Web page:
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Old 25-02-2018, 15:53   #1
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licence vs vessel registration (Cdn terminology) for travel to US and Bahamas

I'm a Canadian looking at heading down the coast to the US and Bahamas. Can anyone let me know if it is necessary to get the vessel registered (name/home port on stern) vs. licence numbers (on bow).
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Old 25-02-2018, 16:23   #2
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Re: licence vs vessel registration (Cdn terminology) for travel to US and Bahamas

The authority on this, in the US, is the US Coast Guard. They have a good website and an even better help number. I don't have it, at the moment, but you can easily google it....look for something like Vessel Documentation, or USCG licensing, or some such. Much better than a hundred opinions!
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Old 25-02-2018, 16:55   #3
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Re: licence vs vessel registration (Cdn terminology) for travel to US and Bahamas

Neither is likely necessary if your Canadian paperwork is in order. Most or all states allow foreign vessels "temporarily" in their waters without registration. OP is not allowed to USCG Document his vessel because he's Canadian. Only thing I would suggest is a Canadian flag for your stern to make clear to law enforcement you are a foreigner.
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Old 25-02-2018, 17:08   #4
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Re: licence vs vessel registration (Cdn terminology) for travel to US and Bahamas

Registration is probably fine for USA and most likely the Bahamas. But beyond that you may get into trouble. Itís certainly simpler to be registered.

My understanding is that while itís not technically necessary to be registered, the problem is it become a flag-raiser as you clear into other countries who are unfamiliar with the provincial licensing number. It doesnít look like a normal registration, so will likely cause you problems.
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Old 25-02-2018, 17:14   #5
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Re: licence vs vessel registration (Cdn terminology) for travel to US and Bahamas

Better verify with Transport Canada.

https://www.tc.gc.ca/eng/marine-faq.htm


Terminology. Canada Registered = USA Documented

You get an official number,an official vessel name & a hail (port of registry)

Canada Provincially Licensed = USA State Registered

You get a number,to be posted in 3" letters on both sides of the vessel.
A name is optional as is a home port-neither mean anything officially.

Make sure your dinghy is Provincially licensed with 3" numbers on it before you go into US. Carry all papers to prove that you own both the mother ship & the Dink.

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Old 25-02-2018, 17:17   #6
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Re: licence vs vessel registration (Cdn terminology) for travel to US and Bahamas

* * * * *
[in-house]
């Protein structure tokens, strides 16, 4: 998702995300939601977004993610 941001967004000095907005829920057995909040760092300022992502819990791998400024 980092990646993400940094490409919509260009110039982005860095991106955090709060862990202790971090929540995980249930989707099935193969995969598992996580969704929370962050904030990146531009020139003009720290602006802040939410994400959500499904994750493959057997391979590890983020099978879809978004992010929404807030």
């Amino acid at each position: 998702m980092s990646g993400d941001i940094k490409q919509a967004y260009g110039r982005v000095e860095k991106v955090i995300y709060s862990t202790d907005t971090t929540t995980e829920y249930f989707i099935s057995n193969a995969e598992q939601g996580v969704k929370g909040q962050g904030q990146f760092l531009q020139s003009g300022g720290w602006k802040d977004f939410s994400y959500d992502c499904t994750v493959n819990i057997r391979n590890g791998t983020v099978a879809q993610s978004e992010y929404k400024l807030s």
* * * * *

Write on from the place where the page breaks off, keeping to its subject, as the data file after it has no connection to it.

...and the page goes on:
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Originally Posted by Mike OReilly View Post
Registration is probably fine for USA and most likely the Bahamas. But beyond that you may get into trouble. Itís certainly simpler to be registered.

My understanding is that while itís not technically necessary to be registered, the problem is it become a flag-raiser as you clear into other countries who are unfamiliar with the provincial licensing number. It doesnít look like a normal registration, so will likely cause you problems.
That is my understanding also. / L
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Old 25-02-2018, 17:19   #7
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Re: licence vs vessel registration (Cdn terminology) for travel to US and Bahamas

I've been delivering boats and cruising my own boat between the Great Lakes and Bahamas for almost 30 years either registered or licensed is fine. we are currently on our own boat in Lucaya.

PS. I'm also a Transport Canada Licensed Master and Transport Canada Appointed Tonnage Measurer.
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Old 25-02-2018, 17:25   #8
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Re: licence vs vessel registration (Cdn terminology) for travel to US and Bahamas

Here is a link to check if the name you want is already used.
You get 3 name choices on your application
Vessel Registration Query System
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Old 25-02-2018, 17:39   #9
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Re: licence vs vessel registration (Cdn terminology) for travel to US and Bahamas

Link to USA Customs https://help.cbp.gov/app/answers/det...tering-the-u.s.
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Old 25-02-2018, 20:20   #10
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Re: licence vs vessel registration (Cdn terminology) for travel to US and Bahamas

Quote:
Originally Posted by deblen View Post
>>>>>>>>>>>>>>
>>>>>>>>>>>>>>>>>>>>>>>>>>>>>>>>>>>

1. You get a number,to be posted in 3" letters on both sides of the vessel.
A name is optional as is a home port-neither mean anything officially.

2. Make sure your dinghy is Provincially licensed with 3" numbers on it before you go into US. Carry all papers to prove that you own both the mother ship & the Dink.
Len

1. I just did this for my boat. Licensed in CAN doesn't need a homeport.

2. My understanding is under 10 hp doesn't need a CAN license. Can you show me where it may say it does? Thanks.
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Old 25-02-2018, 22:14   #11